How To Hack Your Company's Hikvision Recorder

By: IPVM Team, Published on May 29, 2017

Here's how easy it is to hack your company's Hikvision recorder:

  • It does not matter how hard or secret the admin password is.
  • Hikvision will happily help you.
  • Hikvision will let anyone do it with no verification.
  • You cannot disable this 'feature'.
  • You do not need to even physically get to the recorder.

In this note, we share our test result findings and examines the benefits and risks of this approach.

****'* *** **** ** is ** **** **** company's ********* ********:

  • ** **** *** ****** how **** ** ****** the ***** ******** **.
  • ********* **** ******* **** you.
  • ********* **** *** ****** do ** **** ** verification.
  • *** ****** ******* **** 'feature'.
  • *** ** *** **** to **** ********** *** to *** ********.

** **** ****, ** share *** **** ****** findings *** ******** *** benefits *** ***** ** this ********.

[***************]

Executive *******

********* ***** * ***** code ** ******** *** password *** ****** *** recorder ** ****** ******* them *** ********'* ****** number. **** ****** **** physical ****** ** *** recorder (*.*., ** * company) *** **** **** the ********, ********** ** how ****** *** ******** is.

************

** ****** ******** *********'* own ************* *****.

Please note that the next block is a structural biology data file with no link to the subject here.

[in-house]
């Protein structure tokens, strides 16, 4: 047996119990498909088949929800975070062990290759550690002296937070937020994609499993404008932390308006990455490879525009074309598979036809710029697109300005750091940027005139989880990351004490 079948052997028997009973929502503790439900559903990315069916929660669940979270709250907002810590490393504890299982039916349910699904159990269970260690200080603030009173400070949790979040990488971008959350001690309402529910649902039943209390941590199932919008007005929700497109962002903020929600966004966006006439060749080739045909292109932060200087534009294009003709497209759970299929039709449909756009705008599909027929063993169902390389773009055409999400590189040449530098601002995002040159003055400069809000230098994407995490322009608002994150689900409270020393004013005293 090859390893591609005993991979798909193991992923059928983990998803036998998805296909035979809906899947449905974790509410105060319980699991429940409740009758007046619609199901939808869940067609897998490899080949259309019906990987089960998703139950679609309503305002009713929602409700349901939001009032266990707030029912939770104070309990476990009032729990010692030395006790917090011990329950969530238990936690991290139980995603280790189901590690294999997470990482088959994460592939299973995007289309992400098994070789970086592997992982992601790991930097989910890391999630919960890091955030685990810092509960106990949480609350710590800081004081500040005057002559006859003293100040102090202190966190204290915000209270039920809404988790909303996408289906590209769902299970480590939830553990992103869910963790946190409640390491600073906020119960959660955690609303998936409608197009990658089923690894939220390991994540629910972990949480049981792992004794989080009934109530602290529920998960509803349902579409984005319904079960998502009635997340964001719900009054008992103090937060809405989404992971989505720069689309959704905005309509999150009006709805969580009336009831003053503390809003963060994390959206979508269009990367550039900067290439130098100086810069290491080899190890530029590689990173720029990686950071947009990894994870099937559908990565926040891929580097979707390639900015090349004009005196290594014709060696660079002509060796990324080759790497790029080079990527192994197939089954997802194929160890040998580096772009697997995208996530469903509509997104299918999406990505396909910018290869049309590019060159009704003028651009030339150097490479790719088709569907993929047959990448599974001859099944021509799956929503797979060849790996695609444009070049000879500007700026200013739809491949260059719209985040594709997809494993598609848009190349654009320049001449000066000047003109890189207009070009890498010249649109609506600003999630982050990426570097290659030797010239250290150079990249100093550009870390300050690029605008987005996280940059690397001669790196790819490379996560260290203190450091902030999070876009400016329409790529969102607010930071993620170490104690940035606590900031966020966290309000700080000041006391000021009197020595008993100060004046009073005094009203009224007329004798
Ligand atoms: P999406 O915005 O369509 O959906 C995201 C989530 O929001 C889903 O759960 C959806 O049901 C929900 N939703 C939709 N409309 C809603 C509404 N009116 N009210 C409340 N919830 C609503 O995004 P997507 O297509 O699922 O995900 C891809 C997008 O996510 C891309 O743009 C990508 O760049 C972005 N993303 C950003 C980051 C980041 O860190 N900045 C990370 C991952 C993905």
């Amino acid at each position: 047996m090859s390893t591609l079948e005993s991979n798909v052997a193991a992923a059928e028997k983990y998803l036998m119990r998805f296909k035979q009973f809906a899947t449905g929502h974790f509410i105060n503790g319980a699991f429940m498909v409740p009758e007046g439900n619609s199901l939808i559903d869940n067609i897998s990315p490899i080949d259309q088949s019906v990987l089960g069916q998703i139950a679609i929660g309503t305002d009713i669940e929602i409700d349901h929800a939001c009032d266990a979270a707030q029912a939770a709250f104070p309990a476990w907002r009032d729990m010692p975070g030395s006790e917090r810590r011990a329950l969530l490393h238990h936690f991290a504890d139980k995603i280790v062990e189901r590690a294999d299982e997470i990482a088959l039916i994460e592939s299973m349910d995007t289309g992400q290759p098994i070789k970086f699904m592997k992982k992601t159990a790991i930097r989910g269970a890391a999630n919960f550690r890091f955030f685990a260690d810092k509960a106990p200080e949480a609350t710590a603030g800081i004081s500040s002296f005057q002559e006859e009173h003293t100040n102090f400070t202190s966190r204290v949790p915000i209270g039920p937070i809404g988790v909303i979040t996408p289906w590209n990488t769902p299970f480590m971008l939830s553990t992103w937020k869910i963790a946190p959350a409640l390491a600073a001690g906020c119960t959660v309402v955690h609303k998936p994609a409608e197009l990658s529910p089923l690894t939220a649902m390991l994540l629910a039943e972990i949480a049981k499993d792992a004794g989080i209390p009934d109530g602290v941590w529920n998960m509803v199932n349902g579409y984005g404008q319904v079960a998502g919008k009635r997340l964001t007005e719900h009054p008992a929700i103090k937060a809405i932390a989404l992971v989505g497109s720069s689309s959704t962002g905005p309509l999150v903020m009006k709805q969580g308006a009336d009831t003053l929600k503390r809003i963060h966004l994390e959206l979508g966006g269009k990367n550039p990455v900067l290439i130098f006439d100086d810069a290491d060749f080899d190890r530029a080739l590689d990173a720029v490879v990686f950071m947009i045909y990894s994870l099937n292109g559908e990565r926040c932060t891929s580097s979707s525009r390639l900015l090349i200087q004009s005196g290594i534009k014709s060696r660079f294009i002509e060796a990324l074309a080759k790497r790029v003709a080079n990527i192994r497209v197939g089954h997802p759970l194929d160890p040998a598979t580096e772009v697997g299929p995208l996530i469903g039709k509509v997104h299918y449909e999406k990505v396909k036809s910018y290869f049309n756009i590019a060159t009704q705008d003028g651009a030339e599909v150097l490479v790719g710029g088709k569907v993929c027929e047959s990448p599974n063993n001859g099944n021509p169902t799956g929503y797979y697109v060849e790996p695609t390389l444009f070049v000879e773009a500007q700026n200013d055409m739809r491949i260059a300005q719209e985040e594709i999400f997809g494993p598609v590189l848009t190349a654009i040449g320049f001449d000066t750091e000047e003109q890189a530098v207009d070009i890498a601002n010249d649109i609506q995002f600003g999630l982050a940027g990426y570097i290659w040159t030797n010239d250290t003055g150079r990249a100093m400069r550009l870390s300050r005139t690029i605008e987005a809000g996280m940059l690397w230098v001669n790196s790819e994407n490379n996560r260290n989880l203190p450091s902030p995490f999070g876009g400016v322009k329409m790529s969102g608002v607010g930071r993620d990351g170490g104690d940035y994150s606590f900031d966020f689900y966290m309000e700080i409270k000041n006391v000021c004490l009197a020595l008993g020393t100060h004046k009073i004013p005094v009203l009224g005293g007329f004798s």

[******: ********* *** ******* the ************* ***** *** not ***** *** *******.]

*** ****** ***** *** a **** ** *** password ***** **** *** Hikvision ****** *** ****** code.

Remote ******** ***** ***** ****

***** *** ********* **** software, **** *** ***** network *** ********* *********:

***** *** ****** ******** after ******** "****** ********", create *** *** ****.

** *** ******** ***** form ***** *** *********** required ********* *** *** file ********* **** *** "export" ******.

* ************ *-**** ** sent ** *** *** know **** * ****** is ****.

~** ******* ***** ******* e-mail ** **** ********** the ***** ****.

***** ********* "***** ***" just **** ** (** copy/paste) *** **** ********* provided *** ****** **** new ********.

*** **** **** **** performed * ********** ******** reset ********** **** ***.

Test *******

** ****** **** * number ** ***** *** had ** ********. ** submitted ***** **** *****, including * ******* '****'*********'* ******** *** ********* Party ********* **** ********.

** **** ********* *** same ****** ****** ***** different **** ***** *** received *** ****** **** promptly. ** ******** ********* within * **** **** electronically ** **** ** getting * **** **** the ***** ** * few *******. ***** ** an ******* ** *** response:

No ************ ********

********* ***** ** ******* at ********* ** *********** if *** **** ** authorized, *** ****** *****, etc.

No *********

*** '*******' ****** ** disabled, ** ***** *** view **** ** * security **** ** **** to ****** *** ****** have ** ******.

******

*** ***** ****** ** that ** ** **** for ****** ****** *** to *** ****** ** their ********* ********. **** minimizes ****** ** ******** in ********* * ********.

********

*** ******** ** **** anyone *** *** ********** access *** ******** *** easily *** ***** ****** / ******* ** *** recorder.

Vote - ****** ********

Vote - ****** ** *******

Comments (33)

(Undisclosed Manufacturer 1 is a Dahua employee)

It is even easier to generate a password reset with Dahua, or any of their OEMs.

(Serious Question)